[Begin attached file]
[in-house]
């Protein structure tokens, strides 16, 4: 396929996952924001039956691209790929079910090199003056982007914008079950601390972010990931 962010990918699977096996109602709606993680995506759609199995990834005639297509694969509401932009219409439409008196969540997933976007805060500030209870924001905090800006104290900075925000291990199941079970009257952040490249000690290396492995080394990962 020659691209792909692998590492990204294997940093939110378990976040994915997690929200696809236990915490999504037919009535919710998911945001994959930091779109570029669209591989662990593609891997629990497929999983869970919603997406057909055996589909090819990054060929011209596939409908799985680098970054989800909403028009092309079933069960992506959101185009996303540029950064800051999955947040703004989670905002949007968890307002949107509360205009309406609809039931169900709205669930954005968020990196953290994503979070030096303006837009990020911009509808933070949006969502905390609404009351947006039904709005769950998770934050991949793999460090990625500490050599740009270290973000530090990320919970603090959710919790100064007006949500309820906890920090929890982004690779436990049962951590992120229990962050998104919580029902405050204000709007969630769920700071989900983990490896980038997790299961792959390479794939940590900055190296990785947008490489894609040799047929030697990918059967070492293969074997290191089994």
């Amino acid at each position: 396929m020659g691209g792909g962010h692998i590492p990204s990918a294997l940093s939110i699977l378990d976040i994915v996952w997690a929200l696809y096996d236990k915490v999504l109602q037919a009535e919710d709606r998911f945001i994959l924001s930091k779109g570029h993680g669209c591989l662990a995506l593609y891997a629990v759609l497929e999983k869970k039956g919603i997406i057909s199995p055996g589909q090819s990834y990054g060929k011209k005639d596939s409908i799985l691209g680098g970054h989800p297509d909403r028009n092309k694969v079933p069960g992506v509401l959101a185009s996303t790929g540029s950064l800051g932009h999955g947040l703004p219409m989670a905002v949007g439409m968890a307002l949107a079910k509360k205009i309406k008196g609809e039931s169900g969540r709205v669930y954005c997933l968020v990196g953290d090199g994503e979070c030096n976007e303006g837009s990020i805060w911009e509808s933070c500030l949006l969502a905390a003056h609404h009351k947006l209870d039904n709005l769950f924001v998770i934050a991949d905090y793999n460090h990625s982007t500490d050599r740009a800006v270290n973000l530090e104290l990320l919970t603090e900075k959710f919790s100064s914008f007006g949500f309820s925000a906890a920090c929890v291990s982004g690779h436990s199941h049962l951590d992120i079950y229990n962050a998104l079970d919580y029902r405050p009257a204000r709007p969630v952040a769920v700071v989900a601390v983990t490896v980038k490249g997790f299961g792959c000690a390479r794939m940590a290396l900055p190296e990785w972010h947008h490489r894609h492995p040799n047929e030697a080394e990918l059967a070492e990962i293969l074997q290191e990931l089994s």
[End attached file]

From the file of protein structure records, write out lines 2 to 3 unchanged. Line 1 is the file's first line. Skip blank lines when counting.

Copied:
């Protein structure tokens, strides 16, 4: 396929996952924001039956691209790929079910090199003056982007914008079950601390972010990931 962010990918699977096996109602709606993680995506759609199995990834005639297509694969509401932009219409439409008196969540997933976007805060500030209870924001905090800006104290900075925000291990199941079970009257952040490249000690290396492995080394990962 020659691209792909692998590492990204294997940093939110378990976040994915997690929200696809236990915490999504037919009535919710998911945001994959930091779109570029669209591989662990593609891997629990497929999983869970919603997406057909055996589909090819990054060929011209596939409908799985680098970054989800909403028009092309079933069960992506959101185009996303540029950064800051999955947040703004989670905002949007968890307002949107509360205009309406609809039931169900709205669930954005968020990196953290994503979070030096303006837009990020911009509808933070949006969502905390609404009351947006039904709005769950998770934050991949793999460090990625500490050599740009270290973000530090990320919970603090959710919790100064007006949500309820906890920090929890982004690779436990049962951590992120229990962050998104919580029902405050204000709007969630769920700071989900983990490896980038997790299961792959390479794939940590900055190296990785947008490489894609040799047929030697990918059967070492293969074997290191089994």
């Amino acid at each position: 396929m020659g691209g792909g962010h692998i590492p990204s990918a294997l940093s939110i699977l378990d976040i994915v996952w997690a929200l696809y096996d236990k915490v999504l109602q037919a009535e919710d709606r998911f945001i994959l924001s930091k779109g570029h993680g669209c591989l662990a995506l593609y891997a629990v759609l497929e999983k869970k039956g919603i997406i057909s199995p055996g589909q090819s990834y990054g060929k011209k005639d596939s409908i799985l691209g680098g970054h989800p297509d909403r028009n092309k694969v079933p069960g992506v509401l959101a185009s996303t790929g540029s950064l800051g932009h999955g947040l703004p219409m989670a905002v949007g439409m968890a307002l949107a079910k509360k205009i309406k008196g609809e039931s169900g969540r709205v669930y954005c997933l968020v990196g953290d090199g994503e979070c030096n976007e303006g837009s990020i805060w911009e509808s933070c500030l949006l969502a905390a003056h609404h009351k947006l209870d039904n709005l769950f924001v998770i934050a991949d905090y793999n460090h990625s982007t500490d050599r740009a800006v270290n973000l530090e104290l990320l919970t603090e900075k959710f919790s100064s914008f007006g949500f309820s925000a906890a920090c929890v291990s982004g690779h436990s199941h049962l951590d992120i079950y229990n962050a998104l079970d919580y029902r405050p009257a204000r709007p969630v952040a769920v700071v989900a601390v983990t490896v980038k490249g997790f299961g792959c000690a390479r794939m940590a290396l900055p190296e990785w972010h947008h490489r894609h492995p040799n047929e030697a080394e990918l059967a070492e990962i293969l074997q290191e990931l089994s």